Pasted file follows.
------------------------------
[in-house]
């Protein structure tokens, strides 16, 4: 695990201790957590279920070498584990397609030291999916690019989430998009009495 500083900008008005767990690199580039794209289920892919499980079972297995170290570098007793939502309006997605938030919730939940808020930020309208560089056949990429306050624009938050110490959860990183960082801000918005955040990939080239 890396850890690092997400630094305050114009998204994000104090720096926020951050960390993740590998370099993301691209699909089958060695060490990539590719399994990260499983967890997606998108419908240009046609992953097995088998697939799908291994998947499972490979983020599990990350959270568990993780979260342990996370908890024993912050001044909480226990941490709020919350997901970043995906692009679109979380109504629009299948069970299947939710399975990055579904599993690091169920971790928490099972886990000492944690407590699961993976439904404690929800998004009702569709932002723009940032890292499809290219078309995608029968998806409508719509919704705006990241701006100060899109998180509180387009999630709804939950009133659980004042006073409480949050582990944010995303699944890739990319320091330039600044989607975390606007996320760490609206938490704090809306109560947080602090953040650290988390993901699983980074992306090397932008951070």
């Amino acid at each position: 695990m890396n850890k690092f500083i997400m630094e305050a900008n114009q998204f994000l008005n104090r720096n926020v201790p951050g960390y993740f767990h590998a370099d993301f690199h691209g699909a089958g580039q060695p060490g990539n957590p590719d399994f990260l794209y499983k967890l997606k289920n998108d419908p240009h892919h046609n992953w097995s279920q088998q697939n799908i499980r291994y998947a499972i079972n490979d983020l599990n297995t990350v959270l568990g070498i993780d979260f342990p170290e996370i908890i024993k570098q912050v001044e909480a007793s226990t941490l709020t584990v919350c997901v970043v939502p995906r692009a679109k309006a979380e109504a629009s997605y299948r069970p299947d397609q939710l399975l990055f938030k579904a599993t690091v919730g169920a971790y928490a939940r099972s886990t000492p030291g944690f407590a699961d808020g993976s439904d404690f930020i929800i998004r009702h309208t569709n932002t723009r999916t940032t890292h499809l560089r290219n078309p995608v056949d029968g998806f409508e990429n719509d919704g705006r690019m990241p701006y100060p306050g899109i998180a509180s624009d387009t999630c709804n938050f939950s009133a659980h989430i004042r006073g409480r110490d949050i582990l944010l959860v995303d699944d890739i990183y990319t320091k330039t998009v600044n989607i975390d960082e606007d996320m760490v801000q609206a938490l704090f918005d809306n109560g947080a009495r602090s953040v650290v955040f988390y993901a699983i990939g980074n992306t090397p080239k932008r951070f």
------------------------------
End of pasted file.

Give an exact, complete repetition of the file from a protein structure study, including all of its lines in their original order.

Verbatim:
[in-house]
């Protein structure tokens, strides 16, 4: 695990201790957590279920070498584990397609030291999916690019989430998009009495 500083900008008005767990690199580039794209289920892919499980079972297995170290570098007793939502309006997605938030919730939940808020930020309208560089056949990429306050624009938050110490959860990183960082801000918005955040990939080239 890396850890690092997400630094305050114009998204994000104090720096926020951050960390993740590998370099993301691209699909089958060695060490990539590719399994990260499983967890997606998108419908240009046609992953097995088998697939799908291994998947499972490979983020599990990350959270568990993780979260342990996370908890024993912050001044909480226990941490709020919350997901970043995906692009679109979380109504629009299948069970299947939710399975990055579904599993690091169920971790928490099972886990000492944690407590699961993976439904404690929800998004009702569709932002723009940032890292499809290219078309995608029968998806409508719509919704705006990241701006100060899109998180509180387009999630709804939950009133659980004042006073409480949050582990944010995303699944890739990319320091330039600044989607975390606007996320760490609206938490704090809306109560947080602090953040650290988390993901699983980074992306090397932008951070």
């Amino acid at each position: 695990m890396n850890k690092f500083i997400m630094e305050a900008n114009q998204f994000l008005n104090r720096n926020v201790p951050g960390y993740f767990h590998a370099d993301f690199h691209g699909a089958g580039q060695p060490g990539n957590p590719d399994f990260l794209y499983k967890l997606k289920n998108d419908p240009h892919h046609n992953w097995s279920q088998q697939n799908i499980r291994y998947a499972i079972n490979d983020l599990n297995t990350v959270l568990g070498i993780d979260f342990p170290e996370i908890i024993k570098q912050v001044e909480a007793s226990t941490l709020t584990v919350c997901v970043v939502p995906r692009a679109k309006a979380e109504a629009s997605y299948r069970p299947d397609q939710l399975l990055f938030k579904a599993t690091v919730g169920a971790y928490a939940r099972s886990t000492p030291g944690f407590a699961d808020g993976s439904d404690f930020i929800i998004r009702h309208t569709n932002t723009r999916t940032t890292h499809l560089r290219n078309p995608v056949d029968g998806f409508e990429n719509d919704g705006r690019m990241p701006y100060p306050g899109i998180a509180s624009d387009t999630c709804n938050f939950s009133a659980h989430i004042r006073g409480r110490d949050i582990l944010l959860v995303d699944d890739i990183y990319t320091k330039t998009v600044n989607i975390d960082e606007d996320m760490v801000q609206a938490l704090f918005d809306n109560g947080a009495r602090s953040v650290v955040f988390y993901a699983i990939g980074n992306t090397p080239k932008r951070f």